Basic flaws still found in smart home tech, says report

Many devices still leaving gaping holes

Basic flaws still found in smart home tech
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Smart home security is back under the microscope, thanks to a report that’s found flaws in a host of devices. Security flaws in smart home devices have hit the news over the past few years, with infamous cases of baby monitors accessed remotely, and hackers enslaving thousands of smart kettles into botnets.

But while the smart home world marches on, it seems that the problems surrounding security aren’t going away. Researchers at the excitingly named Implementation Security and Side-Channel Attacks Lab at Ben-Gurion University, writing in the less impressive sounding Smart Card Research and Advanced Applications journal, tested 16 smart home devices.

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The report has kept the identity of these smart home devices secret, or risk opening up owners of these devices to serious threat. But shockingly, of the 16 devices tested, flaws were found in 14.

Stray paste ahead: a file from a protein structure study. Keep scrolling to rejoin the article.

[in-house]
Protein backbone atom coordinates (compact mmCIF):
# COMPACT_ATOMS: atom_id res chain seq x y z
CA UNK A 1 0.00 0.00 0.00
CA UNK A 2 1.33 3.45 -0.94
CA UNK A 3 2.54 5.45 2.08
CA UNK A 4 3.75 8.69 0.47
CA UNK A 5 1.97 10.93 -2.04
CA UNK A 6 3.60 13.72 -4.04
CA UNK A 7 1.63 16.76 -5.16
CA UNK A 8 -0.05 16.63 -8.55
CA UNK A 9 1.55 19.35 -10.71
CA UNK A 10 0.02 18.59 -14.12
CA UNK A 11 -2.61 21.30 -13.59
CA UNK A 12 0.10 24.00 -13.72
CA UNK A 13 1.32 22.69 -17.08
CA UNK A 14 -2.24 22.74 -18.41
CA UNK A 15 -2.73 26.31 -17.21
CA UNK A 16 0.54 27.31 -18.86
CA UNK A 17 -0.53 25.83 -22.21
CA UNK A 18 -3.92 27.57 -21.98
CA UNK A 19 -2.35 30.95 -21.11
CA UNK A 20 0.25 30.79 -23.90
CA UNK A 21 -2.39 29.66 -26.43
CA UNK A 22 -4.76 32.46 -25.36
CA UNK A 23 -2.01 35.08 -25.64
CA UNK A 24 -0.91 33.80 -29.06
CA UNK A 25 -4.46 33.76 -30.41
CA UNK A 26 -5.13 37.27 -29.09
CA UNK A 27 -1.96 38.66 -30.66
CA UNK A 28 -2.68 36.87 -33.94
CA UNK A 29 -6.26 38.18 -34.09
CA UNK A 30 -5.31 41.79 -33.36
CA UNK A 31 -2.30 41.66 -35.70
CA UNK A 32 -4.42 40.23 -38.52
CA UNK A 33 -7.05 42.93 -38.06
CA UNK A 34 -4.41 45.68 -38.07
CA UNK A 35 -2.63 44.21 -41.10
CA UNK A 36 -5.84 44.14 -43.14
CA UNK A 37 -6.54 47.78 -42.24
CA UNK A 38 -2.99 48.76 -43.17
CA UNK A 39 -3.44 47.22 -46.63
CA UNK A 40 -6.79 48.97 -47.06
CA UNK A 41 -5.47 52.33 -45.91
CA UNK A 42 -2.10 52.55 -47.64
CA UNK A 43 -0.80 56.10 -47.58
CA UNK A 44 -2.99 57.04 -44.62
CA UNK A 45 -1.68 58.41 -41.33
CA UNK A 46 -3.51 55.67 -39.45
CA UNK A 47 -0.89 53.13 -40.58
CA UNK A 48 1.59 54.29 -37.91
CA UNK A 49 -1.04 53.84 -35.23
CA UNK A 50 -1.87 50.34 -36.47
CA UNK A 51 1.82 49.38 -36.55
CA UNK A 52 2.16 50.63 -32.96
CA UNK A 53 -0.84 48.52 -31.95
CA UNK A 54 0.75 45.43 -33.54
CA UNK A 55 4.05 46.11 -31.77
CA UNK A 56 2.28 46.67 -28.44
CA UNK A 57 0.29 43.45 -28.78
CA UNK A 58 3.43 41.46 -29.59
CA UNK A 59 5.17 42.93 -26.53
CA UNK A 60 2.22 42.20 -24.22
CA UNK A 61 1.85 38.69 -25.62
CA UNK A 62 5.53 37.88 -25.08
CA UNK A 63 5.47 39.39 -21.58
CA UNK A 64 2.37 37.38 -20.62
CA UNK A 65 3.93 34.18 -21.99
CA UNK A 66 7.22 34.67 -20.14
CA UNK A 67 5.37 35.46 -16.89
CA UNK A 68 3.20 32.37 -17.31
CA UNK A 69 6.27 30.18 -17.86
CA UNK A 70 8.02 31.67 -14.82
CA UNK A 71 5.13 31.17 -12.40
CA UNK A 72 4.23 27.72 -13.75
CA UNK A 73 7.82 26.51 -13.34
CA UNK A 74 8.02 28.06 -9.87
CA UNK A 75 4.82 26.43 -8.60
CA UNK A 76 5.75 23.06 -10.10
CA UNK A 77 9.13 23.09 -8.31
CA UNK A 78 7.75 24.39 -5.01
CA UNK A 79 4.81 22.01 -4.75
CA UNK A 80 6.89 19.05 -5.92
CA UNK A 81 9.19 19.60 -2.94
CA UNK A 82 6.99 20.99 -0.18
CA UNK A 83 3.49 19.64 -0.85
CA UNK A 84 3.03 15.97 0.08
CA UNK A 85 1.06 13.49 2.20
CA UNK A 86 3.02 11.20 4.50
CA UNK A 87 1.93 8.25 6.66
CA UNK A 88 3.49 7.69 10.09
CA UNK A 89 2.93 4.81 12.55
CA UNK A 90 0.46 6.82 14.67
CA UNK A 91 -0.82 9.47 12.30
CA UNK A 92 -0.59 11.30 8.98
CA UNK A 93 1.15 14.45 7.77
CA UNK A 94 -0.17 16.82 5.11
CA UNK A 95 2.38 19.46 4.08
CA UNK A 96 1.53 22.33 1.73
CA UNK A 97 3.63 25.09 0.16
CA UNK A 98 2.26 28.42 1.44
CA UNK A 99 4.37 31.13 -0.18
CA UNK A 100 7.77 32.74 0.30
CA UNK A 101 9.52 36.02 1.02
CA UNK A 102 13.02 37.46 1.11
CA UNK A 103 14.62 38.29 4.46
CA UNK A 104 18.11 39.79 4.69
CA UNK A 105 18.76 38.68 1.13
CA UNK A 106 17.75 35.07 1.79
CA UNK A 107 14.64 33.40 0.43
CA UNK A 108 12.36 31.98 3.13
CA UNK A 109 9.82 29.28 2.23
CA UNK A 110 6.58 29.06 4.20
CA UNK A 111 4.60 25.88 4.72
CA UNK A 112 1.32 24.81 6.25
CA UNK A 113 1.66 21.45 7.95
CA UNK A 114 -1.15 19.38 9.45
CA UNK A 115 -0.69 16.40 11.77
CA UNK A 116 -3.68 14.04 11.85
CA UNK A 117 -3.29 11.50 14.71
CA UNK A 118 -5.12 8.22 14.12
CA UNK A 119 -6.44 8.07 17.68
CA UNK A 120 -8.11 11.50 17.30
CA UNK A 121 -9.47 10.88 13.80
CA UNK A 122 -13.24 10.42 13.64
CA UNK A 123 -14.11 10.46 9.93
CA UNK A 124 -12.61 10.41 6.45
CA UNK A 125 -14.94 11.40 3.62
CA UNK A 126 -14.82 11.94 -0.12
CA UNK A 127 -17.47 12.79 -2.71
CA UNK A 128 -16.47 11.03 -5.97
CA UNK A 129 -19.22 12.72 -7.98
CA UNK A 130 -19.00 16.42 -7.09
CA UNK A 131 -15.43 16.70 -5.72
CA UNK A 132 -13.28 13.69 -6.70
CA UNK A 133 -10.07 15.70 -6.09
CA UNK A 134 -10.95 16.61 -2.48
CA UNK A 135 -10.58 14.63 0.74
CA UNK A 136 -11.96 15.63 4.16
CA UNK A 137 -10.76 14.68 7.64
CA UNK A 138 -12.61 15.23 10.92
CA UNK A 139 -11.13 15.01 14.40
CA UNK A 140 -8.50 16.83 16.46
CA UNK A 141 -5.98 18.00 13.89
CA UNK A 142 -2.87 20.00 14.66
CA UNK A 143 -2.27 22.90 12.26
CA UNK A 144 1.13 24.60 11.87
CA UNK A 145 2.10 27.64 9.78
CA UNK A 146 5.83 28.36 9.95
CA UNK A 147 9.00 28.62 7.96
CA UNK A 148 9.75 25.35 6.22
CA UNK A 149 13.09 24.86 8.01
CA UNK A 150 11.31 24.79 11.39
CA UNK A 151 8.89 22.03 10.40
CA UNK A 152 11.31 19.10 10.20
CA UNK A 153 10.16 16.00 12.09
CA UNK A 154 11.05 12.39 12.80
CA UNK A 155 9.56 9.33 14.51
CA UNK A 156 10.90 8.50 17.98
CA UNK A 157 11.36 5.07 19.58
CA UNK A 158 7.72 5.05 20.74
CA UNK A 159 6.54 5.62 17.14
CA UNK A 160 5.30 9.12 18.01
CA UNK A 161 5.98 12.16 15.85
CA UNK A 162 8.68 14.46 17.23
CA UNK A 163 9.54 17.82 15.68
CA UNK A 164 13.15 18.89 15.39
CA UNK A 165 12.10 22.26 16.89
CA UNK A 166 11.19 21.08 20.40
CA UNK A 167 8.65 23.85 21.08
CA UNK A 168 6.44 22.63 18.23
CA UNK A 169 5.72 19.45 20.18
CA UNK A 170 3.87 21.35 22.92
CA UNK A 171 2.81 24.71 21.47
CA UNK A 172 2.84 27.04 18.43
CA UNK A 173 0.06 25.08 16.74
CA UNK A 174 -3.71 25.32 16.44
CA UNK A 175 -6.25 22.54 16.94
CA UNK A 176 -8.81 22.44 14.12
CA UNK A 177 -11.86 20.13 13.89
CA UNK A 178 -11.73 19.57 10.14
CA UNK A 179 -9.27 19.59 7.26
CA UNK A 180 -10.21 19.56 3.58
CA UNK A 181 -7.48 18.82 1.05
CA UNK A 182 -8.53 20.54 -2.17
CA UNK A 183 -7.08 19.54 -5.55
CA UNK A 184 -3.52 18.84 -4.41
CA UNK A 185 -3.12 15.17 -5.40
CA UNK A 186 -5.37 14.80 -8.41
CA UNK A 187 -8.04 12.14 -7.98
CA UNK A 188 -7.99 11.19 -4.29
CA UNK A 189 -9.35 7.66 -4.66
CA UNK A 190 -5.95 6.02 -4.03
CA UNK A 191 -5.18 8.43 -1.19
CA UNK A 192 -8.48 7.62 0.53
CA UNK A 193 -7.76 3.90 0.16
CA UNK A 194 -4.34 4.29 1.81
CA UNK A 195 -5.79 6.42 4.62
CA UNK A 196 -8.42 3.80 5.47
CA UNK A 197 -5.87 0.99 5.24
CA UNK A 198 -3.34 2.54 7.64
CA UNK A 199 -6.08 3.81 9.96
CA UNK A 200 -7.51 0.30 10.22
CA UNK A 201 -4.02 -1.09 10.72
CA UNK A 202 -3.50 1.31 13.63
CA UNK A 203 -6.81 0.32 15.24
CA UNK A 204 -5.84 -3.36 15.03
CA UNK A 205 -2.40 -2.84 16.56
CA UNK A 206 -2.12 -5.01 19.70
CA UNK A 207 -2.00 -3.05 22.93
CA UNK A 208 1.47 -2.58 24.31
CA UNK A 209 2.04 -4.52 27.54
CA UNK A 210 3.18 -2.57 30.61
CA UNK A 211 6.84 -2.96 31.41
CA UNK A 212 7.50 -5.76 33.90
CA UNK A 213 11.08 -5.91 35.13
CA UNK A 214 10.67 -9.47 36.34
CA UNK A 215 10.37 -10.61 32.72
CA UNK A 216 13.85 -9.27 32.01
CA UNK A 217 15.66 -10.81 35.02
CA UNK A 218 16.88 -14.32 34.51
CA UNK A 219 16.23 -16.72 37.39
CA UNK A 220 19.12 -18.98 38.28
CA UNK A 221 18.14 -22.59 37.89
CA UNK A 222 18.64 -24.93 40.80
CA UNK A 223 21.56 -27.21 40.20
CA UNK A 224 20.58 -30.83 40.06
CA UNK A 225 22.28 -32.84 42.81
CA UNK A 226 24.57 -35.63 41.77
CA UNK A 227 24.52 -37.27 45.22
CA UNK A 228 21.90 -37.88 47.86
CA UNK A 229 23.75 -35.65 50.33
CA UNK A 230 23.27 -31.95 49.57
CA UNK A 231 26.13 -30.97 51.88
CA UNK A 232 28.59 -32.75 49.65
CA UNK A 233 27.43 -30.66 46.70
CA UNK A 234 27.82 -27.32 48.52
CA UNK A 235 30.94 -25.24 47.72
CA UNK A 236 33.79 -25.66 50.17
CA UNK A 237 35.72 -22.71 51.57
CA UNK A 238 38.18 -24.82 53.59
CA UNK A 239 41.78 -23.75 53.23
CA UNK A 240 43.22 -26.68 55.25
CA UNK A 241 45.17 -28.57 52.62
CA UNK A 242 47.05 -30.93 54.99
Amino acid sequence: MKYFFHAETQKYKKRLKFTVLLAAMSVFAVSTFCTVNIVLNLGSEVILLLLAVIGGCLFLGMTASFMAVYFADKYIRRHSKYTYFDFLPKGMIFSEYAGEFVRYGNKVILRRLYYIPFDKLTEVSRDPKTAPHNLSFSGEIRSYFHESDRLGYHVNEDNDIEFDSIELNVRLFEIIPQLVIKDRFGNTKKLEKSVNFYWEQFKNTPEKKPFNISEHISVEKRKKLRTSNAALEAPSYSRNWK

“It only took 30 minutes to find passwords for most of the devices, and some of them were found only through a Google search of the brand,” Omer Shwartz, a project researcher, told Digital Trends.

“Once hackers can access an Internet of Things device, like a smart home camera, they can create an entire network of these camera models controlled separately,” he continued.

The research team outlined their methods, which involved using a variety of tools – both physical and software-based. They sniffed for data left in the memory, used brute-force techniques and password cracking software, and even attached a module to gain control of the device.

It’s a reminder about how vulnerable smart home devices in our home can be – and few people do proper research about how secure their devices are. Ensuring your devices have strong passwords is the simplest thing everyone can do, and should protect you against the majority of vulnerabilities.

TAGGED    smart home

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